Automakers plan to discontinue a few models in 2024, among which are muscle cars and EV models.
The shift to electric vehicles is the main reason the future of some models is ending, according to Will Kaufman, news editor at car research site Edmunds.
Among the models being discontinued:
- Dodge Chargers and Challengers. Parent company Stellantis' Dodge will cease production of the two popular muscle cars by the end of the year.
- Audi R8 and TT. Audi will phase out these vehicles as it works toward becoming a fully electric company by 2033. The R8 will no longer be available in the U.S. by year’s end, according to Audi of America spokesperson Mark Dahncke. Audi is exploring potential options for an electric successor to the R8.
- Kia Stinger. Production of the fastback sedan will end after the 2023 model year.
- Nissan Maxima. Production of the Maxima will stop in mid-2023, 42 years after it was first introduced. According to spokesperson Ashli Bobo, Nissan's prioritization of EVs and the expectation of 40% of sales being fully electric by 2030 is the reason for the decision.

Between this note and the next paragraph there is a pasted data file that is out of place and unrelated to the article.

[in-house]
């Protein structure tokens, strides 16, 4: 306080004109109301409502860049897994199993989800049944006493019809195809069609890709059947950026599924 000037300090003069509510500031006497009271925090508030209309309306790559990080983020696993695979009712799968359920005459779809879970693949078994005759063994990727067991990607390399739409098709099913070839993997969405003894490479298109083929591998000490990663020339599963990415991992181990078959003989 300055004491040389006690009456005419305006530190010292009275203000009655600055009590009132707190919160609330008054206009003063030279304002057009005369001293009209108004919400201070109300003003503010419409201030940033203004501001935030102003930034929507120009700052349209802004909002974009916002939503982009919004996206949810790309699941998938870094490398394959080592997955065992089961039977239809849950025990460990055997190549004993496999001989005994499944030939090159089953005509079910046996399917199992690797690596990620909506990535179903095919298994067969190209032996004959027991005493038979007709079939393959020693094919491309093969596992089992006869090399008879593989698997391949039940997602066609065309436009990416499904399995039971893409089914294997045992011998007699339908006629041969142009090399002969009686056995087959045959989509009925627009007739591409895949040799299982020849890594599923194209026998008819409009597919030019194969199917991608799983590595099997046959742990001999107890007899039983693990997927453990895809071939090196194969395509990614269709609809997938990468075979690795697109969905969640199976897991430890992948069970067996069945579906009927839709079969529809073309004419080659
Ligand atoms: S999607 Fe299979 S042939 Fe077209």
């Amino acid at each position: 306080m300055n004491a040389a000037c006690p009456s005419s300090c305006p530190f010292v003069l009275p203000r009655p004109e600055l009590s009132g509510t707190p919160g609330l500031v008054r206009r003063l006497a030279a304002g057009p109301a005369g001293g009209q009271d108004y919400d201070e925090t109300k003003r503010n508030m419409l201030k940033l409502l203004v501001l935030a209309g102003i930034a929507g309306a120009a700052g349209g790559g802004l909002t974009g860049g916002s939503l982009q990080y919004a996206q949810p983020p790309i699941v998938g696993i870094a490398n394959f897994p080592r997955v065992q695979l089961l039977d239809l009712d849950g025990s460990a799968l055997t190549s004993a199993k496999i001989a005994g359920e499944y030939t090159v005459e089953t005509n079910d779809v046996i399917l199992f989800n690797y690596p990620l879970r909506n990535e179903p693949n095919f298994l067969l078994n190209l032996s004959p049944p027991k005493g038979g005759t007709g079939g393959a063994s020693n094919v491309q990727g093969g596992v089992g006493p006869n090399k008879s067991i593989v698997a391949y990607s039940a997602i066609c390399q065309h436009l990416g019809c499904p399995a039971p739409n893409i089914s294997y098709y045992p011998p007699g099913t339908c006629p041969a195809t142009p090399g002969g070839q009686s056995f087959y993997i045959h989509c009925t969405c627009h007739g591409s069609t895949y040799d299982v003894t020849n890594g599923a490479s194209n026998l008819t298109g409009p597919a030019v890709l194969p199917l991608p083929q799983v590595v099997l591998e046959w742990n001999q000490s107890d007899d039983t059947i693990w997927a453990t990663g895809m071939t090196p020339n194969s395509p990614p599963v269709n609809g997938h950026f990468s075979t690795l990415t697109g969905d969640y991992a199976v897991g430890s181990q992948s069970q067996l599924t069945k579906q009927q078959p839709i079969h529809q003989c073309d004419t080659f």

- Chevrolet Bolt and Bolt EUV. General Motors CEO Mary Barra confirmed in April that the automaker will stop producing the Bolt and Bolt EUV by the end of the year, despite record sales in the first quarter. Kaufman said GM might be doing this to accelerate production of other EV offerings.
- 720S. Last year, McLaren ceased production of the 720S supercar to make way for the 750s, with customer deliveries planned for the fourth quarter.
- CLS. Mercedes-Benz is axing its CLS nameplate in August and will cease production of the C-Class Coupe and Cabriolet and the E-Class Coupe and Cabriolet this summer. They will be replaced by the Mercedes-Benz CLE Coupe and CLE Cabriolet, which offer additional room and more power.
Originally posted on Auto Dealer Today